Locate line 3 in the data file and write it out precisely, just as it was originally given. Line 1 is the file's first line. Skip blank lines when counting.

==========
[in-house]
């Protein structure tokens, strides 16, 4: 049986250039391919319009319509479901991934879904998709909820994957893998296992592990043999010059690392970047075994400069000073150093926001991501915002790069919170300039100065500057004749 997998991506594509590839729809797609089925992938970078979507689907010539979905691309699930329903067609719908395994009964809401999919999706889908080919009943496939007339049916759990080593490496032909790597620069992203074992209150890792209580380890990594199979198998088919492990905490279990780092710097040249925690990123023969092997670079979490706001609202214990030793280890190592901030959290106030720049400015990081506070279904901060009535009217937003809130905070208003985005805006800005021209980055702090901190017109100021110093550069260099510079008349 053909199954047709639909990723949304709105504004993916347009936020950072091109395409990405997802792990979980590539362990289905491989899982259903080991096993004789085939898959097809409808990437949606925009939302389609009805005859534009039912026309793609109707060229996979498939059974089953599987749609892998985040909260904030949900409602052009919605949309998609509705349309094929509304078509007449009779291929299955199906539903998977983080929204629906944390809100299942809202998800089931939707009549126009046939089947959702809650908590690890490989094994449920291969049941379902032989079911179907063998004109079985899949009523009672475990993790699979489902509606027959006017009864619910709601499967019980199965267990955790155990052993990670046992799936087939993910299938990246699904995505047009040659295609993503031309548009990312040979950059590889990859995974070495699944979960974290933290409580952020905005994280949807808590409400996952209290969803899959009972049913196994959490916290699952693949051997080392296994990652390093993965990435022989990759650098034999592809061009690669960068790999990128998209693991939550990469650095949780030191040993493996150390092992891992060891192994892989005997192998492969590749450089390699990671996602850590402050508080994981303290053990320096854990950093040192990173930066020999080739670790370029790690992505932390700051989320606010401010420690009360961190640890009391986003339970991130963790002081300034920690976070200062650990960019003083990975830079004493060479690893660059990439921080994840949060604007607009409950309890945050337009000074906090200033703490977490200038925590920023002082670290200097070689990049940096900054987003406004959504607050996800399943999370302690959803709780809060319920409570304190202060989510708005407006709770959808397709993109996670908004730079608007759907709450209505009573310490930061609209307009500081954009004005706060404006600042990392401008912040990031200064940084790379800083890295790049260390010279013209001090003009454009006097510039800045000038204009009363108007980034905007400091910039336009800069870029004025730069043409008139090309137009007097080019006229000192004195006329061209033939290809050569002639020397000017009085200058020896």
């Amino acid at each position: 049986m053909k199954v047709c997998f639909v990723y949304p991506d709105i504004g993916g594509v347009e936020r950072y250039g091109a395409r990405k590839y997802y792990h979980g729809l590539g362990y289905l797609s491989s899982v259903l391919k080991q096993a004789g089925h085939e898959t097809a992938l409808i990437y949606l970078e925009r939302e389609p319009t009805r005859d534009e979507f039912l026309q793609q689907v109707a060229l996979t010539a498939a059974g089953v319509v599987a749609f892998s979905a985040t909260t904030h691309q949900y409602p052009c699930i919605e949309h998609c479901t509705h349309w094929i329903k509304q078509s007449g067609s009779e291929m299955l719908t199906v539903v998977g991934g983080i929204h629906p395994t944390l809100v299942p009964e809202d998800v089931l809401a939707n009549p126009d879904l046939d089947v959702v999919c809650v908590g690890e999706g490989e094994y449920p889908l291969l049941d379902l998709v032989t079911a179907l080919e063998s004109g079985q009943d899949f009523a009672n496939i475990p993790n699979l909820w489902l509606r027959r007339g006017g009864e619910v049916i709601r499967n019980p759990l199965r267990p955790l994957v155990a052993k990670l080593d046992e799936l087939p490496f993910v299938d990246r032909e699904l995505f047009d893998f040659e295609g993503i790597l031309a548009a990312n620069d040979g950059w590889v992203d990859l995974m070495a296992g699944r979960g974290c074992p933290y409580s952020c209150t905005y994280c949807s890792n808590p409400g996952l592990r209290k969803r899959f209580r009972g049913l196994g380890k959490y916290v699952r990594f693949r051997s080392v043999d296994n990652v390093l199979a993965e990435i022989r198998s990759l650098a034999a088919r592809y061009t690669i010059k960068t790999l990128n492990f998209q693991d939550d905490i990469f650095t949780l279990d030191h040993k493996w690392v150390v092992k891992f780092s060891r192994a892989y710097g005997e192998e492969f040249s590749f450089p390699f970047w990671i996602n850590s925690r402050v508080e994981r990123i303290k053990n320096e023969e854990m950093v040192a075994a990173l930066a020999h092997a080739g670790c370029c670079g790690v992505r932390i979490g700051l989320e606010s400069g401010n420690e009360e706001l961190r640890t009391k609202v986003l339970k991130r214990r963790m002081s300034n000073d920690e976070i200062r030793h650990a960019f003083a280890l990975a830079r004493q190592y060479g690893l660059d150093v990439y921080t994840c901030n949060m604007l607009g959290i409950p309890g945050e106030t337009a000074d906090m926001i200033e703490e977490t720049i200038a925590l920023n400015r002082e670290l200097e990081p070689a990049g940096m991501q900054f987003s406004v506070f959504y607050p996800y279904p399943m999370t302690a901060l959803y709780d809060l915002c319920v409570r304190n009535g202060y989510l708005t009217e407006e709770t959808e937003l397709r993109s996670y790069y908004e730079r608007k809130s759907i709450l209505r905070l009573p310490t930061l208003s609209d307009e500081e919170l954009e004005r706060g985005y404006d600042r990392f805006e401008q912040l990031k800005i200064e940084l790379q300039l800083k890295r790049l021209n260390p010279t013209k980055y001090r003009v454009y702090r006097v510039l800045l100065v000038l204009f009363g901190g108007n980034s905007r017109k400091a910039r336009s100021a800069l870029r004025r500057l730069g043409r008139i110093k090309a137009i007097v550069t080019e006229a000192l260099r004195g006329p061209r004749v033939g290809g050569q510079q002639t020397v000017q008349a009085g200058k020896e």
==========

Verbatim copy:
């Amino acid at each position: 049986m053909k199954v047709c997998f639909v990723y949304p991506d709105i504004g993916g594509v347009e936020r950072y250039g091109a395409r990405k590839y997802y792990h979980g729809l590539g362990y289905l797609s491989s899982v259903l391919k080991q096993a004789g089925h085939e898959t097809a992938l409808i990437y949606l970078e925009r939302e389609p319009t009805r005859d534009e979507f039912l026309q793609q689907v109707a060229l996979t010539a498939a059974g089953v319509v599987a749609f892998s979905a985040t909260t904030h691309q949900y409602p052009c699930i919605e949309h998609c479901t509705h349309w094929i329903k509304q078509s007449g067609s009779e291929m299955l719908t199906v539903v998977g991934g983080i929204h629906p395994t944390l809100v299942p009964e809202d998800v089931l809401a939707n009549p126009d879904l046939d089947v959702v999919c809650v908590g690890e999706g490989e094994y449920p889908l291969l049941d379902l998709v032989t079911a179907l080919e063998s004109g079985q009943d899949f009523a009672n496939i475990p993790n699979l909820w489902l509606r027959r007339g006017g009864e619910v049916i709601r499967n019980p759990l199965r267990p955790l994957v155990a052993k990670l080593d046992e799936l087939p490496f993910v299938d990246r032909e699904l995505f047009d893998f040659e295609g993503i790597l031309a548009a990312n620069d040979g950059w590889v992203d990859l995974m070495a296992g699944r979960g974290c074992p933290y409580s952020c209150t905005y994280c949807s890792n808590p409400g996952l592990r209290k969803r899959f209580r009972g049913l196994g380890k959490y916290v699952r990594f693949r051997s080392v043999d296994n990652v390093l199979a993965e990435i022989r198998s990759l650098a034999a088919r592809y061009t690669i010059k960068t790999l990128n492990f998209q693991d939550d905490i990469f650095t949780l279990d030191h040993k493996w690392v150390v092992k891992f780092s060891r192994a892989y710097g005997e192998e492969f040249s590749f450089p390699f970047w990671i996602n850590s925690r402050v508080e994981r990123i303290k053990n320096e023969e854990m950093v040192a075994a990173l930066a020999h092997a080739g670790c370029c670079g790690v992505r932390i979490g700051l989320e606010s400069g401010n420690e009360e706001l961190r640890t009391k609202v986003l339970k991130r214990r963790m002081s300034n000073d920690e976070i200062r030793h650990a960019f003083a280890l990975a830079r004493q190592y060479g690893l660059d150093v990439y921080t994840c901030n949060m604007l607009g959290i409950p309890g945050e106030t337009a000074d906090m926001i200033e703490e977490t720049i200038a925590l920023n400015r002082e670290l200097e990081p070689a990049g940096m991501q900054f987003s406004v506070f959504y607050p996800y279904p399943m999370t302690a901060l959803y709780d809060l915002c319920v409570r304190n009535g202060y989510l708005t009217e407006e709770t959808e937003l397709r993109s996670y790069y908004e730079r608007k809130s759907i709450l209505r905070l009573p310490t930061l208003s609209d307009e500081e919170l954009e004005r706060g985005y404006d600042r990392f805006e401008q912040l990031k800005i200064e940084l790379q300039l800083k890295r790049l021209n260390p010279t013209k980055y001090r003009v454009y702090r006097v510039l800045l100065v000038l204009f009363g901190g108007n980034s905007r017109k400091a910039r336009s100021a800069l870029r004025r500057l730069g043409r008139i110093k090309a137009i007097v550069t080019e006229a000192l260099r004195g006329p061209r004749v033939g290809g050569q510079q002639t020397v000017q008349a009085g200058k020896e």